- Patterns with Built-in Bust Darts
- Are You Uber Busty?
- Altering a Pattern for Woven Fabrics to fit the Uber Busty
- Altering a Pattern for Knit Fabrics to fit the Uber Busty
- Negative Ease
- Pictures of Alterations
- Breast Reduction - Yay or Nay
This post has been a long time coming. I mean, it's pretty hard to avoid the fact that I am mostly boobs. My current bras (I have three in varying states of decay) are 36G... and they are actually too small, purchased when I weighed 20 pounds less. When I sit cross legged and bra-less... well you can imagine the rest.
When I was nursing my babies (a very difficult challenge for reasons I won't go into on the blog), one of my major personal milestones was when the baby's head would finally grow larger than my breast, and it took months. TMI? Sorry. :)
Before I proceed, I want to put something out there. I really dislike patterns that come with bust sizing. This might surprise you. I dislike them for two reasons: First, the cup size range offered usually ends at D and is nowhere near big enough to fit me. Second, the dart is completely in the wrong place. It is much easier to start from scratch and add a bust dart than to move and enlarge one. I just had to say it, because I have been told by more than one pattern designer, that their patterns "just work".
Generally these pattern designers have a petite (or regular sized) bust.
My full bust measurement is 10 inches larger than my waist and 12 inches larger than my hips. So, yes, I have a unique fitting challenge. In fact, I don't consider a D, or even a DD cup, to be large. Of course, that is a large bust, but I have an uber large bust. Are you busty? Or uber busty? Once you can no longer easily buy a bra in Nordstroms without special ordering and are looking at cup sizes like G, H and I, you have entered uber busty territory.
But doesn't everyone have fitting challenges? Yes, I am quite limited in the styles I can wear up top. But isn't everyone limited in the styles they can wear? Every so often I truly yearn to wear a design that I know is totally impossible, but that is hardly unique either. When this happens, I whinge for a minute and then I remind myself that I can wear all sorts of great pants styles and move on. Women who are uber short, uber tall, uber small busted, highly asymmetric, all have fitting difficulties.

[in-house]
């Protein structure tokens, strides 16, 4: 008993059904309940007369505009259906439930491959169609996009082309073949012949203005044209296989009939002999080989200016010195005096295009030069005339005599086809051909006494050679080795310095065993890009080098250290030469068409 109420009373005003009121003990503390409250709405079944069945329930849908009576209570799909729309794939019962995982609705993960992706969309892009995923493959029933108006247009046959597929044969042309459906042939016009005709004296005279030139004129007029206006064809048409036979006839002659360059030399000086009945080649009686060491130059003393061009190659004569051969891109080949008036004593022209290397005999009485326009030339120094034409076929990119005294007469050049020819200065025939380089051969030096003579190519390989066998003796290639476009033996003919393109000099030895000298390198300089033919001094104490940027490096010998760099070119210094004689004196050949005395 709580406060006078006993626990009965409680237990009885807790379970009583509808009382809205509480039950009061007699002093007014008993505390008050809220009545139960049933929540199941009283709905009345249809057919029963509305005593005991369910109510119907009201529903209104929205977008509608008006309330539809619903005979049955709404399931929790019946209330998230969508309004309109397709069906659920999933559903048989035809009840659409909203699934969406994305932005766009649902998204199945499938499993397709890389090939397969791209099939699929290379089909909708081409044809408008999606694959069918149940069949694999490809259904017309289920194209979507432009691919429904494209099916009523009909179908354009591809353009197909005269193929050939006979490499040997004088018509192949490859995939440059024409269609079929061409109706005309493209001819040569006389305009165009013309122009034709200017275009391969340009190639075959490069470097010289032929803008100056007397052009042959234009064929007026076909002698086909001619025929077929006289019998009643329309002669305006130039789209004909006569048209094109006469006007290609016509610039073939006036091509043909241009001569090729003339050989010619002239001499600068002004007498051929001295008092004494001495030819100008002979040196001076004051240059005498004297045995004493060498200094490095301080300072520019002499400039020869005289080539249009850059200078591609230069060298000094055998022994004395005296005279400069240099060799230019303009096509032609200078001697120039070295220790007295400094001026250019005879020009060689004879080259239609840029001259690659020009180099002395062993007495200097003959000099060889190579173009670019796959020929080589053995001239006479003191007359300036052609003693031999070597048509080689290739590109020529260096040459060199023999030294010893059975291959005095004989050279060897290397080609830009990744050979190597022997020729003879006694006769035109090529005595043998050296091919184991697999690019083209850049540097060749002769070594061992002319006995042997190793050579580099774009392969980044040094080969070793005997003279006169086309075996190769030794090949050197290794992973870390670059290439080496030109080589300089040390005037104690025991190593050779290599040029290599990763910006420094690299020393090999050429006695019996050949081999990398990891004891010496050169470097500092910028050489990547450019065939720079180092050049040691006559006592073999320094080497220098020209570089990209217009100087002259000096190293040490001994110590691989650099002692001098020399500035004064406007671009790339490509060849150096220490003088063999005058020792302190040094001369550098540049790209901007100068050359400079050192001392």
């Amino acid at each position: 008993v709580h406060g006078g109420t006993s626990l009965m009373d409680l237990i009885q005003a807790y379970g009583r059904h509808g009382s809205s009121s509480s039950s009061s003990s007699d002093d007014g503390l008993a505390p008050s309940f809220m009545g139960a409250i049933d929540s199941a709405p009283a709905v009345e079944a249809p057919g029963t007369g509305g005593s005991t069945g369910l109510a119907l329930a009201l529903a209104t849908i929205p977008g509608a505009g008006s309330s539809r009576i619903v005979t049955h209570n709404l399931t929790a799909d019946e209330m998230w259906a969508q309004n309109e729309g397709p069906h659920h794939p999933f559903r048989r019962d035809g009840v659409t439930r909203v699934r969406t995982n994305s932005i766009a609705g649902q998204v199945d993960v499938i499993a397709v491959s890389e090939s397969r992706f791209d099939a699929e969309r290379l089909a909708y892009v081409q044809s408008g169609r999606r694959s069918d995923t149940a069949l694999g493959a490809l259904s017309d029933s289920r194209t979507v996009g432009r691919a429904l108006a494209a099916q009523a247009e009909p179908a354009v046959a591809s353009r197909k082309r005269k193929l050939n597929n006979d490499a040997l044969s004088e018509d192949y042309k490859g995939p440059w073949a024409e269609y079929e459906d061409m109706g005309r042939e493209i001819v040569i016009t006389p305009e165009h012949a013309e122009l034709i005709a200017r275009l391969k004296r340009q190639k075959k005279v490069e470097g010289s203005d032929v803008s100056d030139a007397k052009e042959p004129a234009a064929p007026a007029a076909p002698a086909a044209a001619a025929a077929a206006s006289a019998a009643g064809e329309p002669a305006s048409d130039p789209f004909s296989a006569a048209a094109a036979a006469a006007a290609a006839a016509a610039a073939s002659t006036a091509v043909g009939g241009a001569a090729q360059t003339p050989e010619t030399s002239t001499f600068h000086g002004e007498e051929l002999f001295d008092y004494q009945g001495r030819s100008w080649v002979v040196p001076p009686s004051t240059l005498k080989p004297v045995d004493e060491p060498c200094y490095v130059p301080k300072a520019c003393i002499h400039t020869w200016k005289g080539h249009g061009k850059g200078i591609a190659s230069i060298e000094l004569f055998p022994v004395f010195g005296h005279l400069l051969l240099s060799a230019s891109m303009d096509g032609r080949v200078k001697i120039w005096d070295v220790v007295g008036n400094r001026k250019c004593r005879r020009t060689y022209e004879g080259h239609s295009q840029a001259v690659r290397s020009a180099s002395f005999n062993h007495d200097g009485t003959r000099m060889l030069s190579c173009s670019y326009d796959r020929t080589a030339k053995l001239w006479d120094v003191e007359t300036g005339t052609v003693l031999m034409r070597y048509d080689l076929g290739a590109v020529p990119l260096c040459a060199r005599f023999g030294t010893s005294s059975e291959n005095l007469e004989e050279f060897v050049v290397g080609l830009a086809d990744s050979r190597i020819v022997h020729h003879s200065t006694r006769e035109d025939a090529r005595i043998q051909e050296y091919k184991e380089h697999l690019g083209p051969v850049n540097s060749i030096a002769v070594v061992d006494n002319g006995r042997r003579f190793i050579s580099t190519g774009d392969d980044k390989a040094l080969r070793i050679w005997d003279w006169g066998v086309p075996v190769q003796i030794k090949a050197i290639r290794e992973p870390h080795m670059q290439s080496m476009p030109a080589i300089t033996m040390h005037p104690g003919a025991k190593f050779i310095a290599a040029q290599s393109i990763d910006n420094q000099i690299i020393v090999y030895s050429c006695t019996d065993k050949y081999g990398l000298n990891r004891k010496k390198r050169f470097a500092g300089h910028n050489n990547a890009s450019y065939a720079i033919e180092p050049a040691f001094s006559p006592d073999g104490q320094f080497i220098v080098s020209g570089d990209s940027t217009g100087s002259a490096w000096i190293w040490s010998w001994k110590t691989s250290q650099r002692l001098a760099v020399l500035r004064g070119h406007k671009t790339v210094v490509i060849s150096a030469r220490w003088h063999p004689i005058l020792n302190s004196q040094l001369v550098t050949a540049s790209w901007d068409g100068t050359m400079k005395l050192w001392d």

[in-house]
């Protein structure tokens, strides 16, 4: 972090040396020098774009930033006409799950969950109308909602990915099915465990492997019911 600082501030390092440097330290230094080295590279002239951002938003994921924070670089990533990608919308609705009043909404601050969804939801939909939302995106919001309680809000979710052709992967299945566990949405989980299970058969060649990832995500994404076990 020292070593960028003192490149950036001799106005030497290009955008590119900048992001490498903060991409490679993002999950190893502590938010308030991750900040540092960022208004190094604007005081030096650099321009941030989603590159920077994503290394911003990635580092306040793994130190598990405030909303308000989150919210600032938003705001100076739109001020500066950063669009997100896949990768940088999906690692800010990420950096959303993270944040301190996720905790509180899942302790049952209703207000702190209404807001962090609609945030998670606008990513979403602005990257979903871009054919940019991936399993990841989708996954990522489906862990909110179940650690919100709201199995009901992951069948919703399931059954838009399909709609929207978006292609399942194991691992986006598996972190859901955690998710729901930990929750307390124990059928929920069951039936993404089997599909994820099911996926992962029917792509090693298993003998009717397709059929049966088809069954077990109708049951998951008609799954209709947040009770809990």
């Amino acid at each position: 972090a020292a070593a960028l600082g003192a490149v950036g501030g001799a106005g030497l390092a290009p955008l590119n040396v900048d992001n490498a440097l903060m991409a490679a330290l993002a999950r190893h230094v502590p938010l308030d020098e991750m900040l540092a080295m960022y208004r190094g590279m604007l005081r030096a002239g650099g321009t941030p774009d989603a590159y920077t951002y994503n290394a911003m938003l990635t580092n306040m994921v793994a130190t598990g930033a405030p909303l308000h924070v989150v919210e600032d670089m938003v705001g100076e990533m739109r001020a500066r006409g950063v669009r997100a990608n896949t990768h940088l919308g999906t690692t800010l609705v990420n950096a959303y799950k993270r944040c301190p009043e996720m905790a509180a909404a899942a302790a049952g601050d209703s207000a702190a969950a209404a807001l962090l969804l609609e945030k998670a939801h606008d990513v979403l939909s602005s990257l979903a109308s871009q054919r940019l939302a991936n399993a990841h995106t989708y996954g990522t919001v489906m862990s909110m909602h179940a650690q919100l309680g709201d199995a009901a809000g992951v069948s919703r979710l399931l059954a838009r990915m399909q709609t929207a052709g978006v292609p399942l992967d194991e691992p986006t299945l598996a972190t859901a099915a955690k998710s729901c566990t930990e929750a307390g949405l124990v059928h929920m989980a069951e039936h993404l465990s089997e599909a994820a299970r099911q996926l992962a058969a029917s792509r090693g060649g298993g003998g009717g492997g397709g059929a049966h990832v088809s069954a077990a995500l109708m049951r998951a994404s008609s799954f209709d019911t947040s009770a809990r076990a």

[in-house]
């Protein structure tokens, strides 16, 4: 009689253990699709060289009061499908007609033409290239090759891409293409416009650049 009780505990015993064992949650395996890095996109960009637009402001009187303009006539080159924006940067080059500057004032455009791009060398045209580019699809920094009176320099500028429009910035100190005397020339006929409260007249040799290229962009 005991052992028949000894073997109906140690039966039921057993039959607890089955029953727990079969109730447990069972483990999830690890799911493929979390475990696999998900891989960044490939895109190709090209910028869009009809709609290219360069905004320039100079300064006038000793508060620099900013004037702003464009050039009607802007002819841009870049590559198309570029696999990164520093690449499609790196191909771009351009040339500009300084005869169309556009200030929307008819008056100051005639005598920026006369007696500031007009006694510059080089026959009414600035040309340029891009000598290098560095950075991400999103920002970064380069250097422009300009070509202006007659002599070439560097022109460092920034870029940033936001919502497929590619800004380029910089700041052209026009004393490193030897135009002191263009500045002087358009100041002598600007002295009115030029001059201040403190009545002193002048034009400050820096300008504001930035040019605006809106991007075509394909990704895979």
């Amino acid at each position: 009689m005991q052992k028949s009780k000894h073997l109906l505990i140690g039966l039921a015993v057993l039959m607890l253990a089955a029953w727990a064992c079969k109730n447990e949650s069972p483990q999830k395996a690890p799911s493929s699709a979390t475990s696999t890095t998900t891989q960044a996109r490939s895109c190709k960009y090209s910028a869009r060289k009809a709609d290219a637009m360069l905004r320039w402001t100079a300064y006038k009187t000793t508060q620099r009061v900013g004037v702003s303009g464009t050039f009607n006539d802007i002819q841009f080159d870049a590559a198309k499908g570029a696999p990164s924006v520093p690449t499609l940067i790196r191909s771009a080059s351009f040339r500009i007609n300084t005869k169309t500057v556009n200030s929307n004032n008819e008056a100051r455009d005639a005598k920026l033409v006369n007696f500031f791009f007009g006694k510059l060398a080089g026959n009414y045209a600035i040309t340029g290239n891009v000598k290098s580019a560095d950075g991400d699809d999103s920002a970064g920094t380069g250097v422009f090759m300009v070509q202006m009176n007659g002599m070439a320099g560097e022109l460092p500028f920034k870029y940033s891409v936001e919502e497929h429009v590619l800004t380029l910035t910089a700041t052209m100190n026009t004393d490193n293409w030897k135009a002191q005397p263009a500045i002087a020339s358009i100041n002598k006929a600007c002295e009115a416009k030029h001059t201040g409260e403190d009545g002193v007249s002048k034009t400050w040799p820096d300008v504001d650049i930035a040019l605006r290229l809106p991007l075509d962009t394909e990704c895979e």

Despite this fact, I don't post tutorials on how to fit my bust. This is for a couple reasons:
- There are many resources available that already cover this topic. My favorites are:
- Even where I have gathered special knowledge on fitting my own bust, I am reluctant to post exactly how I deal with it. Maybe this is cowardly, but it's partly because I don't want flak about my approach being "wrong". And, every situation can vary. You have to learn the particularities of your figure — become the master of fitting your body. I am not great at fitting patterns. I am great at fitting patterns to me.
So, I tell you, I have approaches that work for me: an uber busty, but hipless wonder. My measurements are, pretty much, 50-40-38. One of the big reasons I started my blog, over two years ago, is because the uber busty is a body type that one doesn't see much, outside of porn stars or Dolly Parton, and I wanted to represent this segment of sewists.
Also, when the boobage is fake, the fit might be a challenge, but it's a slightly different challenge. Fake uber boobs are generally much higher up on the body - I always have to lower the bust point on a pattern by 2", maybe more. Women with fake uber boobs usually have slim upper arms and a strong shoulder line. I often have to enlarge the arm width on patterns, especially Style Arc or Jalie, which are drafted for a slim arm — the Palmer Pletsch book has the easy alteration for that. I also usually have to move the shoulder in by a couple inches, even on raglan styles or the shoulder "bump" is a couple inches down my sleeve. (Though I don't usually have to fiddle with the shoulder fit in Style Arc patterns, they are drafted to be much closer to my actual body. Many sewists of varying sizes comment that they love how Style Arc patterns fit through the upper chest and armscye.)